Rabbis ‘escorted’ out of U.S. Mission to UN After Four-hour Sit-in for Soviet Jews
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Rabbis ‘escorted’ out of U.S. Mission to UN After Four-hour Sit-in for Soviet Jews

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Five rabbis staged a four-hour sit-in yesterday afternoon at the united Nations Mission on behalf of Soviet Jewry and we are finally “escorted” out-in the words of a Mission spokesman-after overstaying their appointment by three-and-a-half hours. The rabbis represented a larger, interfaith delegation that picketed the Mission on June 3 when they demanded a strong statement from President Nixon on Soviet Jewry, urged the Voice of America to broadcast to Russian Jews in Hebrew and Yiddish, and supported a bill in Congress for 30,000 emergency U.S. visas for Soviet Jews. The five rabbis, who had obtained a half-hour appointment with Deputy Ambassador Christopher H. Phillips, returned “because we have seen no movement by our federal government to commit itself to a concrete plan of action on behalf of Soviet Jewry,” the rabbis said, “The failure of our administration now to act is reminiscent of the hurdles and excuses set up by our own government during World War II, which became an acquiescence in the destruction of millions of innocent lives.”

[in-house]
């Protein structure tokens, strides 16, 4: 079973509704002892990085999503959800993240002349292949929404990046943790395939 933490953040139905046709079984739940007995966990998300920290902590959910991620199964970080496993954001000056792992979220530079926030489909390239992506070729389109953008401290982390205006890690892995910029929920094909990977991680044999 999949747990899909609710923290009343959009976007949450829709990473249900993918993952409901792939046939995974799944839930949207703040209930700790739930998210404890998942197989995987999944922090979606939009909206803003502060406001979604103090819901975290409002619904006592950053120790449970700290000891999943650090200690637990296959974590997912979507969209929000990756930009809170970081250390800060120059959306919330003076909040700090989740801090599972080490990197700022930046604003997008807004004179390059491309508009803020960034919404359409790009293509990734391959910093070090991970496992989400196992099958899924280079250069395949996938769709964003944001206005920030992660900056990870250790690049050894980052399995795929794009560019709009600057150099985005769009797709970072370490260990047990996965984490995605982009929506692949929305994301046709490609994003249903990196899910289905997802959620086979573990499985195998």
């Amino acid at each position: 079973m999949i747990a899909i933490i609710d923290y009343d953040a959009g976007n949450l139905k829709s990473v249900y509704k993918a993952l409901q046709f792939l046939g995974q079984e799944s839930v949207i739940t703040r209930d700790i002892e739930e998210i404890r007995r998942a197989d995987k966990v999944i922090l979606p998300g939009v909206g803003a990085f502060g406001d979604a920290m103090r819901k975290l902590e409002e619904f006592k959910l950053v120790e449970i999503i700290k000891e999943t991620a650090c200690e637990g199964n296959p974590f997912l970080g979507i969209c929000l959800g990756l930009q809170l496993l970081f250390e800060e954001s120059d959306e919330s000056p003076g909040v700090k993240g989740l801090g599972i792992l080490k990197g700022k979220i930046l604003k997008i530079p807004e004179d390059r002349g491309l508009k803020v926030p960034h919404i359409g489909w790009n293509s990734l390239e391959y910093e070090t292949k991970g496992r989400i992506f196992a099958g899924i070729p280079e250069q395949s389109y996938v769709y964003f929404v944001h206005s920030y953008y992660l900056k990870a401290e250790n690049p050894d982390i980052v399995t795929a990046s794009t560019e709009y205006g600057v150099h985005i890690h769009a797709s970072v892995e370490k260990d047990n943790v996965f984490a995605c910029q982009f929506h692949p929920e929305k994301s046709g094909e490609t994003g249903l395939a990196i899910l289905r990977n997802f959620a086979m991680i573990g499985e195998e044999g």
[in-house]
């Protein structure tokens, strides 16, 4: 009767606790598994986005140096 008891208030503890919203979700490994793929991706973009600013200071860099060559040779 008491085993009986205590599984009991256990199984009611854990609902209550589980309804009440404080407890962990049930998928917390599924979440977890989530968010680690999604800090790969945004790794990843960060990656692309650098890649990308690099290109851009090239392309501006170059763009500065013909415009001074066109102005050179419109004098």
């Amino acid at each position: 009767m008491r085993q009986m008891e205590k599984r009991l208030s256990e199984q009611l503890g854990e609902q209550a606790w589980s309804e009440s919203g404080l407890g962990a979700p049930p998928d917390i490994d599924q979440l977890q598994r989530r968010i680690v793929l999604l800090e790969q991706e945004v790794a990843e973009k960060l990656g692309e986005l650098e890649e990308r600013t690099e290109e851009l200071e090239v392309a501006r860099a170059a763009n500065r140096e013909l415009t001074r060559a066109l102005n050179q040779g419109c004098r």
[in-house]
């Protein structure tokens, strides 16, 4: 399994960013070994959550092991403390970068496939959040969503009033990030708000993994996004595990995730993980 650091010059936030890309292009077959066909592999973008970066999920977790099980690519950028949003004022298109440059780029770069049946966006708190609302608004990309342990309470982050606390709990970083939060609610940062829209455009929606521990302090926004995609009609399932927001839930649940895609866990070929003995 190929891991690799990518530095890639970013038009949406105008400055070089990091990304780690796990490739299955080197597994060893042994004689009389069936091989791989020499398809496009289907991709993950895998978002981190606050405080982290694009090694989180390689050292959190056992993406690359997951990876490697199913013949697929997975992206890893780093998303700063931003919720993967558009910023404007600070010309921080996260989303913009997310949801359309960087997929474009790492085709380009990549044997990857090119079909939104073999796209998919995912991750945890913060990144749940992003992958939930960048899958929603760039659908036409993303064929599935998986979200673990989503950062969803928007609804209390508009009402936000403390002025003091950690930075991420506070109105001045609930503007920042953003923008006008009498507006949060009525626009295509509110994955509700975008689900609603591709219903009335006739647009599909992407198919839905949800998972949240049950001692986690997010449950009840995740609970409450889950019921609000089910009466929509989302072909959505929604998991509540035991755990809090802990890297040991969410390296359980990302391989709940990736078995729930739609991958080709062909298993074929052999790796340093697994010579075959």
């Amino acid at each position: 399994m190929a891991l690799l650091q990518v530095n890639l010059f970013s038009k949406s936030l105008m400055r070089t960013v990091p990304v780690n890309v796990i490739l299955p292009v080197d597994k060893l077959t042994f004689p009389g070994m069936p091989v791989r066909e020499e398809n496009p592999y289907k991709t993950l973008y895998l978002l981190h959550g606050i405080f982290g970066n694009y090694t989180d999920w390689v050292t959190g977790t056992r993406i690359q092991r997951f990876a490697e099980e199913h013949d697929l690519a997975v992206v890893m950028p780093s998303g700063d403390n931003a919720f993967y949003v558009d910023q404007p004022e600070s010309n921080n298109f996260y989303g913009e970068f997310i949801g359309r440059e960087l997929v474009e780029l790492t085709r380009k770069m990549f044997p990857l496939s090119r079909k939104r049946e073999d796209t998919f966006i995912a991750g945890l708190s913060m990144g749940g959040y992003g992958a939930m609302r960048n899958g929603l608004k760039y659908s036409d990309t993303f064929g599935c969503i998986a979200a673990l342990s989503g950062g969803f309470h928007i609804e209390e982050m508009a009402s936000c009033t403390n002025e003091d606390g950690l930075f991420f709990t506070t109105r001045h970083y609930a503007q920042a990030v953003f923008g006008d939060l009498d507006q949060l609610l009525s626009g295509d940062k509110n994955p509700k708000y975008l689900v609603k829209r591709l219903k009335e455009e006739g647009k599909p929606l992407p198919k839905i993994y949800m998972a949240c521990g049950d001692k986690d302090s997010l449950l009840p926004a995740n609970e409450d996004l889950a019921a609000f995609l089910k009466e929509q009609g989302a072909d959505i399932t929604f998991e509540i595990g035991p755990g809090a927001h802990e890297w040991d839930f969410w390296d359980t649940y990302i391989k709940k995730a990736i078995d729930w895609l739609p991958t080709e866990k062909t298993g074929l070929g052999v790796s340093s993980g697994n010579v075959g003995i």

The rabbis warned that if the government does not act, “we will be back with more and more of our fellow clergy, Jewish and non-Jewish, organizations and institutions representing thousands of members.” Among those also attending the meeting yesterday was Ambassador Seymour Maxwell Finger, the top-ranking Jewish diplomat at the Mission. Ambassador George Bush, the permanent representative to the United Nations, asked the demonstrators to leave after they had been there for four hours, and when they did not he told the security staff to eject them. The sit-inners were Rabbis Irving Greenberg of Riverdale Jewish Center; Steven Riskin, Lincoln Square Synagogue, Avraham Weiss, Congregation B’nai Jeshurun, Monsey, N.Y.; Aryeh Gottlieb, Jewish Community Center of Paramus, N.J., and Charles Sheer, Jewish chaplain of Columbia University. The meeting was arranged by the Center for Russian Jewry and the Student Struggle for Soviet Jewry.

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